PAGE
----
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ChittahChattah Quickies February 24th, 2010
  • chat roulette – a short film by Casey Neistat – Chatroulette is a emergent online phenomena, connecting random people via webcams. Casey acts as participant-observer, experimenting with the service and observing what happens, as well as reflecting on his own feelings about the experience and ruminating about the implications.
  • The worst Olympic uniform [Rob Walker] – If there’s a more pure example of conformity trumping practicality, I can’t think of it. Oh, wait, sure I can: Phony-holed jeans. For years the hollow claims of every marketing guru who insists that consumers “demand authenticity” has been neatly debunked by the success of the high-end “distressed” denim phenomenon. Buying jeans whose wear-and-tear is implemented by far-flung factory workers and machinery, according to specific standards devised and overseen by layers of corporate design-management — and in fact paying extra for such jeans, and pretending that this somehow signals rebel style — is a capitulation to simulacra-culture so Xtreme it would make Debord giggle and Baudrillard weep. Or vice versa. Whatevs.
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Forever in authentic blue jeans February 19th, 2010

Intersting recent ad for Lucky Jeans

Two details of the ad:

I am impressed how the overall aesthetic of the ad just oozes authenticity. There’s real craft and attention to detail, leading to a strong sense of quality. But all these details they are calling out are examples of manufactured fakery: making new jeans look like worn jeans. They’ve taken inauthenticity to such a level of quality that it becomes authentic in its own way!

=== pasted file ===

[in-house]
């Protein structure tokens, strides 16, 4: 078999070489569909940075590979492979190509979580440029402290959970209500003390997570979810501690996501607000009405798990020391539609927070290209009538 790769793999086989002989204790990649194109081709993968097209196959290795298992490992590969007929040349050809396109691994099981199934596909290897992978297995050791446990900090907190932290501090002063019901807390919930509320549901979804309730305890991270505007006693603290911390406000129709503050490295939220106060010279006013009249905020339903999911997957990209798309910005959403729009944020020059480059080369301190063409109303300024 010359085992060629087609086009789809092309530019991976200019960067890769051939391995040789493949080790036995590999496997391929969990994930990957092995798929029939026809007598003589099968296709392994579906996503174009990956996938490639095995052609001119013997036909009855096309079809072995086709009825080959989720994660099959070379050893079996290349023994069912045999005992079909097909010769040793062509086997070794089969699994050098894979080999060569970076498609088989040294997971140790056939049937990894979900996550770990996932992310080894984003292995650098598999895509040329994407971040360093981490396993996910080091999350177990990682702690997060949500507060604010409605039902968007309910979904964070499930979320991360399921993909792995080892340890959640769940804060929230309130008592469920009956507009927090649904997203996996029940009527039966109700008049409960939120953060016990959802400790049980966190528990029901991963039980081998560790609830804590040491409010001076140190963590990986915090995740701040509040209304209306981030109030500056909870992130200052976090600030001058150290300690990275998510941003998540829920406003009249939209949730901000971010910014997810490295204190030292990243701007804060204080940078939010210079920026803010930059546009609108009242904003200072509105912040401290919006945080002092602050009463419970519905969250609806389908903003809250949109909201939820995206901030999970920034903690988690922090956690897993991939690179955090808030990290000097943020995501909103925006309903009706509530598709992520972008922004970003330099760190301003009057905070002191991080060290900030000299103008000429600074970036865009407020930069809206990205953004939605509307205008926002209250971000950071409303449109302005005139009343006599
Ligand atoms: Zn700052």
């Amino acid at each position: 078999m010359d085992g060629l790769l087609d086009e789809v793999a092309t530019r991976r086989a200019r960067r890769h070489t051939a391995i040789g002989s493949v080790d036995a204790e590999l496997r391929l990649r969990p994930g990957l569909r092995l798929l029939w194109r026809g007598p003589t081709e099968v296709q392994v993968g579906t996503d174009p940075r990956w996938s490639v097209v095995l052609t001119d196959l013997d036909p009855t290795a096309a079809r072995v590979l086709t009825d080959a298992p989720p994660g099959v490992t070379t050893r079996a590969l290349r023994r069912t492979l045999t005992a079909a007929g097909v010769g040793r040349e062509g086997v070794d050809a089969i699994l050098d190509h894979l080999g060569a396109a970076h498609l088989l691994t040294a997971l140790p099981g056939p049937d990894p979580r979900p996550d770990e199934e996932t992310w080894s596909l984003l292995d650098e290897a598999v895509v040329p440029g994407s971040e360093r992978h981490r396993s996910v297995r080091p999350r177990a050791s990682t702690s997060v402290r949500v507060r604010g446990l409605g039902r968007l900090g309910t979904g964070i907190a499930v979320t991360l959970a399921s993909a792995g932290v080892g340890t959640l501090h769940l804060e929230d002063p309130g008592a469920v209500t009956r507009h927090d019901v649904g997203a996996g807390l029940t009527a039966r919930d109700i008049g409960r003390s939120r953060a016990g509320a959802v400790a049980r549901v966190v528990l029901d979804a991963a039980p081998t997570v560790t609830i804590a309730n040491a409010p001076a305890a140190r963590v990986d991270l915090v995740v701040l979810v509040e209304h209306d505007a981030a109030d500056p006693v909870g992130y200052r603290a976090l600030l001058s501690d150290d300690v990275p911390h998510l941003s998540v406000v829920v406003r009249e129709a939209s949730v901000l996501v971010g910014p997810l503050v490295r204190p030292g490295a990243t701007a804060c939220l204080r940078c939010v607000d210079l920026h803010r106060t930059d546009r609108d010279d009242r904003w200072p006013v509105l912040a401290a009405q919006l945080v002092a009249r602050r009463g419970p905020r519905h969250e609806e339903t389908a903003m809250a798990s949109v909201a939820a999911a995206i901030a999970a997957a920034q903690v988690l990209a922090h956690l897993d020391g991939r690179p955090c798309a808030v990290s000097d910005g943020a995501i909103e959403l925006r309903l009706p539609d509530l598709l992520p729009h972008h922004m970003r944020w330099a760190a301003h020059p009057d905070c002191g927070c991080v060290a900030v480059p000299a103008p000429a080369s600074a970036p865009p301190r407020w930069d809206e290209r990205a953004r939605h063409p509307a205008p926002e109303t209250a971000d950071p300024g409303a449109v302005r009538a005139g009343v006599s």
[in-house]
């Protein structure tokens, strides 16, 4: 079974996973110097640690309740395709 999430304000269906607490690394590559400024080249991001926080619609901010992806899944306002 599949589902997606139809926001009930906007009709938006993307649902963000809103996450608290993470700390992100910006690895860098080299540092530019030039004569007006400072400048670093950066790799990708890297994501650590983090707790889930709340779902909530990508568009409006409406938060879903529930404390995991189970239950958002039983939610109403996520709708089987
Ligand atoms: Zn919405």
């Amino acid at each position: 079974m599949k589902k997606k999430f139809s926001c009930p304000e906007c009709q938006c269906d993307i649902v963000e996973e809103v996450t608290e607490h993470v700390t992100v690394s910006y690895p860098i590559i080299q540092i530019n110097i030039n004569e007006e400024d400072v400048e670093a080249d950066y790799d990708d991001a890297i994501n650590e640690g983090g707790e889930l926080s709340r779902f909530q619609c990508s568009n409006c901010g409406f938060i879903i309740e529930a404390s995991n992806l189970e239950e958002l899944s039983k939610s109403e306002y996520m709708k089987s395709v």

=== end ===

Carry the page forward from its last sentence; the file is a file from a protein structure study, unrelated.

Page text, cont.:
For more on this theme, see my recent interactions column with Stokes Jones, On Authenticity

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Forever in Blue Jeans August 2nd, 2006

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An interesting piece about Levi’s historian and archivist also mentions that

The Society of American Archivists maintains a directory of 300 to 500 companies with archives. Elizabeth Adkins, director of Ford Motor Co.’s archives and president-elect of the Society of American Archivists, said that some will establish an in-house collection for legal reasons, as well as for public relations and marketing purposes. Others will do it to track the progress of their business over time.

“It helps them to know what’s been tried before, what the brand’s historic strengths are and how to build on it,” Adkins said.

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I’d like to say we’ll do okay March 22nd, 2006

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Design brings more cultural mashups. Al Quds jeans, from Italy, are designed for Muslims.

The bagginess is to ensure the wearer avoids stiffness while bending down repeatedly during prayers. The pockets are for holding all the accessories Muslims have to take off while they worship. And the jeans have green seams – because green is the sacred color of Islam.